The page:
Genesis 9:18-29…The sons of Noah who came out of the ship were Shem, Ham, and Japheth. Ham was the father of Canaan. These are the three sons of Noah; from these three the whole Earth was populated. Noah, a farmer, was the first to plant a vineyard. He drank from its wine, got drunk and passed out, naked in his tent. Ham, the father of Canaan, saw that his father was naked and told his two brothers who were outside the tent. Shem and Japheth took a cloak, held it between them from their shoulders, walked backwards and covered their father’s nakedness, keeping their faces turned away so they did not see their father’s exposed body. When Noah woke up with his hangover, he learned what his youngest son had done. He said,
Cursed be Canaan! A slave of slaves,
a slave to his brothers! Blessed be God, the God of Shem,
but Canaan shall be his slave. God prosper Japheth,
living spaciously in the tents of Shem.
But Canaan shall be his slave. Noah lived another 350 years following the flood. He lived a total of 950 years. And he died.
Noah is known most as the man who saved the world from the flood. But what happens next is kind of an odd way for the author to conclude the story of Noah.
The writer of Genesis, Moses, some hundreds of years later, retells this story to the Jewish people to a group of wandering slaves in the middle of a desert.
Why this story?
Why speak of a drunken Noah and naked Noah, if they were to be like Noah?
This story really isn’t even about Noah if you look a little deeper than the surface. This story is really about Ham and his two brothers.
It’s a story about the way God intends people to treat those around us and the result of the way we treat the people around us.
The Jewish people believe that modesty is the foundation of Jewish values and is one of the fundamental underpinnings of the Jewish family. Tz’ni’ut is the Hebrew word for modesty (meaning simplicity, a touch of bashfulness, and reserve). But perhaps above these, it signifies privacy. It is the hallmark of Jewish marriage, and the rabbis refer to it as the specific quality to look for in the ideal mate.
Tz’ni’ut also means discreet habits, quiet speech, and infers the avoidance of grossness, raucous behavior, and even “loud” ornaments. This is not merely a series of behavioral niceties, a sort of Bible’s guide to etiquette, but a philosophy of life.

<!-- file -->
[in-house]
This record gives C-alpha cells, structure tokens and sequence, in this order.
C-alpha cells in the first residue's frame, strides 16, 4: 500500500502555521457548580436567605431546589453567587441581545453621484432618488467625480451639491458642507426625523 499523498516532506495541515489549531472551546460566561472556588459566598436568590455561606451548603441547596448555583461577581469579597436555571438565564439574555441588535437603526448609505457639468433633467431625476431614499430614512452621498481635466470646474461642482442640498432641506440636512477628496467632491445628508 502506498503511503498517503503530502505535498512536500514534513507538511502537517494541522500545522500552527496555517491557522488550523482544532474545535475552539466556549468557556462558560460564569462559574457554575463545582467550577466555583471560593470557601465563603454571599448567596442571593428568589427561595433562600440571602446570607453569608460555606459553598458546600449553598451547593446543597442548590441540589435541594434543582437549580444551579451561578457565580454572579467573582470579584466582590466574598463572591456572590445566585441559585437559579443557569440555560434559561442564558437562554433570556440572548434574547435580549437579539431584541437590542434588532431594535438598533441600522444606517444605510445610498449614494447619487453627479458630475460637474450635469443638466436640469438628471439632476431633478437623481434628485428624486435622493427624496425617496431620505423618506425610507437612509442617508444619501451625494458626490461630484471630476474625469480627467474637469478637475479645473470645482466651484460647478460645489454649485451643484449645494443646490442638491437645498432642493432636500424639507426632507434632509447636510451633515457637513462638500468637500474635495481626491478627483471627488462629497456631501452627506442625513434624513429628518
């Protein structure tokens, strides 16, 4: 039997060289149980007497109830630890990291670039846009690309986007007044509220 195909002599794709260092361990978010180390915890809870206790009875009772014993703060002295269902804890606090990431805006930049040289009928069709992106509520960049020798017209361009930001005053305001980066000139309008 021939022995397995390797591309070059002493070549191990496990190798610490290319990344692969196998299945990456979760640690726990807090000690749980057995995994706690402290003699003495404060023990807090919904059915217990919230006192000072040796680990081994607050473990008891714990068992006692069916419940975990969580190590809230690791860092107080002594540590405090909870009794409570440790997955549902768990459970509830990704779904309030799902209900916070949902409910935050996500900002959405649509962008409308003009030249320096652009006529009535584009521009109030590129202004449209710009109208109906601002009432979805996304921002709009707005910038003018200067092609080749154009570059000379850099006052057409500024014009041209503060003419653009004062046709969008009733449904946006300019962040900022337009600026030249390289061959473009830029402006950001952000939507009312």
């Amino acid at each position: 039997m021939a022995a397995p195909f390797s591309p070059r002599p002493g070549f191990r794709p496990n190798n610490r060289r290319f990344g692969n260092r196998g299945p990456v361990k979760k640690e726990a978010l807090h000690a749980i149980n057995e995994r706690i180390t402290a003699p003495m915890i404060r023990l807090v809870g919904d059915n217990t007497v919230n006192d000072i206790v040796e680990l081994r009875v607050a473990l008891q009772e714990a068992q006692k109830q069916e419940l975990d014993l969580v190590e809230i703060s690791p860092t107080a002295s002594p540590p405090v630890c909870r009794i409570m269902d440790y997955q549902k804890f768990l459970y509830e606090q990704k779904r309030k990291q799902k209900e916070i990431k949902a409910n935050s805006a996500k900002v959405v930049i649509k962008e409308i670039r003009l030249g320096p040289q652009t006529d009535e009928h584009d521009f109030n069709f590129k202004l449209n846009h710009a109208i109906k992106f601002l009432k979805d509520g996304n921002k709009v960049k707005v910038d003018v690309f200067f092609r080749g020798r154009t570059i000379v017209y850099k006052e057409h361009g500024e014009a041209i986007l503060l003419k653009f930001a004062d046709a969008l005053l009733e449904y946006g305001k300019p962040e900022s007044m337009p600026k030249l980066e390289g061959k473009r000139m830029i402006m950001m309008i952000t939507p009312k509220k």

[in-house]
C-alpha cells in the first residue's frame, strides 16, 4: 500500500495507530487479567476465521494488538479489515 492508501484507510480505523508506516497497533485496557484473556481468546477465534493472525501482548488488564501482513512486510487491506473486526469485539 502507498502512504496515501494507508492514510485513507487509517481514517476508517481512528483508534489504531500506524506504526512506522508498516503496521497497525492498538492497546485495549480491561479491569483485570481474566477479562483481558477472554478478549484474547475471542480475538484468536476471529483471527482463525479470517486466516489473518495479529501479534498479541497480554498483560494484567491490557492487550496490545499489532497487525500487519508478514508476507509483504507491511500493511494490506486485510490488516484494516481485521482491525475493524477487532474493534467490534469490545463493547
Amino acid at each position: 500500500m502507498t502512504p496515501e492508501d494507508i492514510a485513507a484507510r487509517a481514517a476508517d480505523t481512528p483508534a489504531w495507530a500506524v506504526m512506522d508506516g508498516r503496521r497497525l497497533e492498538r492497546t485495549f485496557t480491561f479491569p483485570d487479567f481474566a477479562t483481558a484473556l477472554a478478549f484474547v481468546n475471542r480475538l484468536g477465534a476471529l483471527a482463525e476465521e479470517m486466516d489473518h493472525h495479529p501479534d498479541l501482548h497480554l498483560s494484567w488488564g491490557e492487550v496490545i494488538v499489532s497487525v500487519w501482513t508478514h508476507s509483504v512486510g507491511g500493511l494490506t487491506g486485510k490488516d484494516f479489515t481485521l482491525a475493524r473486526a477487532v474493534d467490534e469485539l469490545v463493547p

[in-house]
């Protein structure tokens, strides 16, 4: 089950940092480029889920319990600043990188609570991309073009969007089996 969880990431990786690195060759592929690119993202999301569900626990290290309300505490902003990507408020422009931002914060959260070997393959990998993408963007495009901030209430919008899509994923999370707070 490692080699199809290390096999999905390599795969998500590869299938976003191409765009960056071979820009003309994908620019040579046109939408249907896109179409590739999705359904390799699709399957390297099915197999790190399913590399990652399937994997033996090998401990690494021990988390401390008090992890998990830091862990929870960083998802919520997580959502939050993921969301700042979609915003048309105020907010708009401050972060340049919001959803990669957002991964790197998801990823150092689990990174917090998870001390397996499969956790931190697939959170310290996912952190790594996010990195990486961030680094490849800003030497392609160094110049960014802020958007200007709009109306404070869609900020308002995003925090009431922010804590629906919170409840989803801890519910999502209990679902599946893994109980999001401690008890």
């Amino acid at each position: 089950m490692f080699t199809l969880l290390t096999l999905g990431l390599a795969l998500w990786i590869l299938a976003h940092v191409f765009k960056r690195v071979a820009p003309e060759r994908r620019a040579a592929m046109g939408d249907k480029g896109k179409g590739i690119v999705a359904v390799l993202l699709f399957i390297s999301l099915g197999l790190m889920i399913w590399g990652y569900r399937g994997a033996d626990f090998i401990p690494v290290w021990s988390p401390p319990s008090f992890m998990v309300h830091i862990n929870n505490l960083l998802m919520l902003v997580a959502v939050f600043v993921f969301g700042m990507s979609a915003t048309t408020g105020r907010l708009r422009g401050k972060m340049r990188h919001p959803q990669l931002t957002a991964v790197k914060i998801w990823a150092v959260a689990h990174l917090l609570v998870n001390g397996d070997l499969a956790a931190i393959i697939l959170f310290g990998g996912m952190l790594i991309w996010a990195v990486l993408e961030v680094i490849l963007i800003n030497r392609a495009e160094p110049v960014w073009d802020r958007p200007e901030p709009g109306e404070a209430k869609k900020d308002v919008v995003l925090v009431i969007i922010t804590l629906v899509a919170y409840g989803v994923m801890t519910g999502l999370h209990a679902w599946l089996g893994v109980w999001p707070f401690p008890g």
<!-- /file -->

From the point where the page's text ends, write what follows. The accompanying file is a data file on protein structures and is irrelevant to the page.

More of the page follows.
The idea of Tz’ni’ut was intended to preserve the sanctity of the human being from assault by the coarseness of daily life.
The problem comes when Ham does nothing about his Father lack of Tz’ni’ut. Instead, he just goes and tells his brothers.
Shem and Japheth take action. They grab a sheet, walk backwards, and cover their father. The Israelites are descendants of Shem.
There is more going on here than drinking and nudity. More than too much wine.
The New Humanity
Remember Moses, the author.
He was writing to the Jewish people, who had no identity. They had been slaves so long they didn’t know how to live life God’s way.
What’s he trying to tell the Jewish people in this story?
Don’t be like Ham.
Deuteronomy 10:12-19…Israel, what does the LORD your God want you to do? He wants you to fear him, follow all his directions, love him, and worship him with all your heart and with all your soul. 13 The LORD wants you to obey his commands and laws that I’m giving you today for your own good. 14 Remember that the sky, the highest heaven, the earth and everything it contains belong to the LORD your God. 15 The LORD set his heart on your ancestors and loved them. Because of this, today he chooses you, their descendants, out of all the people of the world. 16 So circumcise your uncircumcised hearts, and don’t be impossible to deal with any longer. 17 The LORD your God is God of gods and Lord of lords, the great, powerful, and awe-inspiring God. He never plays favorites and never takes a bribe. 18 He makes sure orphans and widows receive justice. He loves foreigners and gives them food and clothes. 19 So you should love foreigners, because you were foreigners living in Egypt.
Don’t be like Ham. Don’t be like Egypt.
Don’t walk away from those in need.
Dare to preserve human dignity at all costs.
Care of orphans and widows. Make justice happen. Give to foreigners.